This process may be old hat to some of you, but for me it was a revelation. I always felt there was something missing in how I had been shown to develop units or work; but I did not know enough to determine what it was, beyond knowing that I needed to decide what my actual learning outcome was. The process I had been shown and knew was to grab the scope and sequence to check what topic we were doing, plan out the teaching and learning sequence and then write the assessment task and rubric.
I wanted to preface all of that by actually determining the outcome and learning goal that I was trying to achieve. To do otherwise seemed like trying to navigate with a map or compass. I also knew that I wanted to have the assessment tasks known up front as this would ensure that as I developing the teaching and learnign sequence, I could ensure that I had hit each of the things that I had determined I wanted my students to be able to demonstrate in order to know they had achieved the learning goal.
Matt's position, which I have come around to, was that by developing the rubric for the assessments, you would know know not only the learning goal, what was being assessed and how (macro), but also what, within the assessment, were more or less important than other parts of the assessment. I.e. I have seen (and written) so many rubrics where there is a criteria to do with spelling and grammar etc. The level of importance you assign to that in an essay or other writing task is likely to be different than the importance assigned to the same criteria in a maths task.
Once you know what is being assessed and how at the micro level, that then effectively writes the teaching and learning sequence as those are the things that need to be taught and so they must be included in the sequence. This approach actually makes, in my opinion, the process of developing a unit of learning easier and more straightforward.
I have modified the unit planning template to reflect Matt's feedback and it can be downloaded here. As always, it is licensed under creative commons, so feel free to modify and share as needed. If you do make changes though, I would love to see the changes you have made, purely from a curiosity and are they changes that I should be making to the document myself.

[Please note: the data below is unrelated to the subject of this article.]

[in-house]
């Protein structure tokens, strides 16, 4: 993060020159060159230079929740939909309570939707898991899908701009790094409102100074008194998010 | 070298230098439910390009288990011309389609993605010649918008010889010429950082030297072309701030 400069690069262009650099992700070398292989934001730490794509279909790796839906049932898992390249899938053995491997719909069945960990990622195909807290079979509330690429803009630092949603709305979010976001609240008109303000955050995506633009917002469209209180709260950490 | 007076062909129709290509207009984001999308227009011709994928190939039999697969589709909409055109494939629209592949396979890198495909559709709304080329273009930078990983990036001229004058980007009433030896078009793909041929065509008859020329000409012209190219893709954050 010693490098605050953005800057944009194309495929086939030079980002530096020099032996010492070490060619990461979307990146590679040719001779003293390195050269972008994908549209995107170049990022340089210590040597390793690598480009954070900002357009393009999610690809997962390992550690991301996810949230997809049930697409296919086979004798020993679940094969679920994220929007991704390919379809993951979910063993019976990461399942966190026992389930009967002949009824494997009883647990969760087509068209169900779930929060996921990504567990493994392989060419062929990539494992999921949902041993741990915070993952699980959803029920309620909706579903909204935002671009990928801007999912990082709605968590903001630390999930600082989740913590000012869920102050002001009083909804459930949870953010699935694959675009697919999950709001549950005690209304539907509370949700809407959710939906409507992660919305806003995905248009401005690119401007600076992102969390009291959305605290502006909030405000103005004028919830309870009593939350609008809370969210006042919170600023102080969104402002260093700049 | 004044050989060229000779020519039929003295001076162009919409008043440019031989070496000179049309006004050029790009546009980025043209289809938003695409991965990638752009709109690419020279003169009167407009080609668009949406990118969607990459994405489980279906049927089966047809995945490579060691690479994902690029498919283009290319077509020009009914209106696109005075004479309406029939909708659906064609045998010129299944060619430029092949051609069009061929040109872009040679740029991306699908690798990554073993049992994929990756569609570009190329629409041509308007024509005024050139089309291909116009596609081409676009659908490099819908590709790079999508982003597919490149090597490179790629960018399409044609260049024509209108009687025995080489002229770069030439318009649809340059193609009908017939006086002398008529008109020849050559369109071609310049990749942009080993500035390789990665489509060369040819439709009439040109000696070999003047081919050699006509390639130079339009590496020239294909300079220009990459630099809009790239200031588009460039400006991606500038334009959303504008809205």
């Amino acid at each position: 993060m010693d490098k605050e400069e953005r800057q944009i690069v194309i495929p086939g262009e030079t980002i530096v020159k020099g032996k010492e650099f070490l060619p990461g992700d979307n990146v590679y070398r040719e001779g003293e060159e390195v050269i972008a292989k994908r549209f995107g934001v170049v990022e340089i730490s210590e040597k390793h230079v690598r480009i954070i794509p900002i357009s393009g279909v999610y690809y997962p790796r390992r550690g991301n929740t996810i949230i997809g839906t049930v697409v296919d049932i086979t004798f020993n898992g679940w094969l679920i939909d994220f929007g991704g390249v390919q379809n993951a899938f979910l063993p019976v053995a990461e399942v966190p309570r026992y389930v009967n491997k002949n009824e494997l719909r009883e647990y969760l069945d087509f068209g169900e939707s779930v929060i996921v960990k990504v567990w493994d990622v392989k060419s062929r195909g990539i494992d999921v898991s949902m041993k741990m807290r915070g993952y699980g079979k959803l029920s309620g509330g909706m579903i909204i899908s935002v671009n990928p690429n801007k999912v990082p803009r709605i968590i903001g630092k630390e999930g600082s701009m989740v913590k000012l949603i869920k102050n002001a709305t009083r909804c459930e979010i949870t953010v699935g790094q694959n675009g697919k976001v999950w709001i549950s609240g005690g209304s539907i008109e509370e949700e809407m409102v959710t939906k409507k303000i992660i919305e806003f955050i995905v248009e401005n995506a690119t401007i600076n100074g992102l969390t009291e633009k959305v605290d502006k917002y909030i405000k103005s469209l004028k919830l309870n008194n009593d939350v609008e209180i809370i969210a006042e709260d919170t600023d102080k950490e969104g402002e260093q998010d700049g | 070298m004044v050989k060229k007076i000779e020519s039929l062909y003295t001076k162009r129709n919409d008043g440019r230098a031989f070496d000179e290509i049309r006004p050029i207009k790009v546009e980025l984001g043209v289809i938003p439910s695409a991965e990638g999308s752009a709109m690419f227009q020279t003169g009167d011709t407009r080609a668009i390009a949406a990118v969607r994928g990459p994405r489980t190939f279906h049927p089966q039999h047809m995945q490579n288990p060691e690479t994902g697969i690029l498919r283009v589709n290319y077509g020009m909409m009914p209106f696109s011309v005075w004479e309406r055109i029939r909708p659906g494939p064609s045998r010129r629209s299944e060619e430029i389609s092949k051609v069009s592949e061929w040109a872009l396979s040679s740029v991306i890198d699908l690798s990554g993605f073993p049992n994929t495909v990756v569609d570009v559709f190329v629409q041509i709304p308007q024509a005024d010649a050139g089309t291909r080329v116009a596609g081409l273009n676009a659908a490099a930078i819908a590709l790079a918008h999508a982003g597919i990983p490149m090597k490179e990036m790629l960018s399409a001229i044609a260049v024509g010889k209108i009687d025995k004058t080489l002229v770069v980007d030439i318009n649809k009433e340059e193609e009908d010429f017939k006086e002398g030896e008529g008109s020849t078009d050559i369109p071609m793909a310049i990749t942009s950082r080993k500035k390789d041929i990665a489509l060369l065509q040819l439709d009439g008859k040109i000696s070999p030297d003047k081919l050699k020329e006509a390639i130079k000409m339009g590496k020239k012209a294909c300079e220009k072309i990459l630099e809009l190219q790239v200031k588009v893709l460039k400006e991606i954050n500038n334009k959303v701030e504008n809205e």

Thank you to Matt for his time and feedback; and thank you for reading.
“Time stays long enough for those who use it.“
– Attributed to Leonardo Da Vinci
I am looking for some feedback on my teaching career progression and am hoping that you, my readers, are able to help. Last year I was fortunate enough to gain regular casual employment each week until I was eventually offered a temporary contract from Term Two through to the end of the year.That role was as a Release from Face-to-Face (RFF), or as I have heard it called elsewhere, Non-Contact or Supply Teaching. In this capacity, I had a timetable wherein I moved from class to class at set times, teaching digital literacy to students from Kindergarten up to Year Six.
This year, I have been offered a contract for the full year on a Year Five and Six composite class, for three days a week. I am discovering a great number of tasks that last year went unnoticed by me, as they did not fall within my purview, mainly administration issues. I had a conversation with another teacher recently who has gone the other way, from teaching a class in a job-share arrangement, back to an RFF role, and it was interesting that she is discovering all of the things that she no longer has to worry about.
It makes me glad that I was not offered a permanent position immediately after graduating, as I am not sure how I would have coped, worrying about programming and planning, accreditation, the actual teaching and building relationships with my students, if I had also been required to complete the various paperwork and administration with which I am now faced. It enabled me to spend a year focusing on my pedagogy and classroom habits, which I believe has put me in a position for this year where I am not as stressed about juggling everything.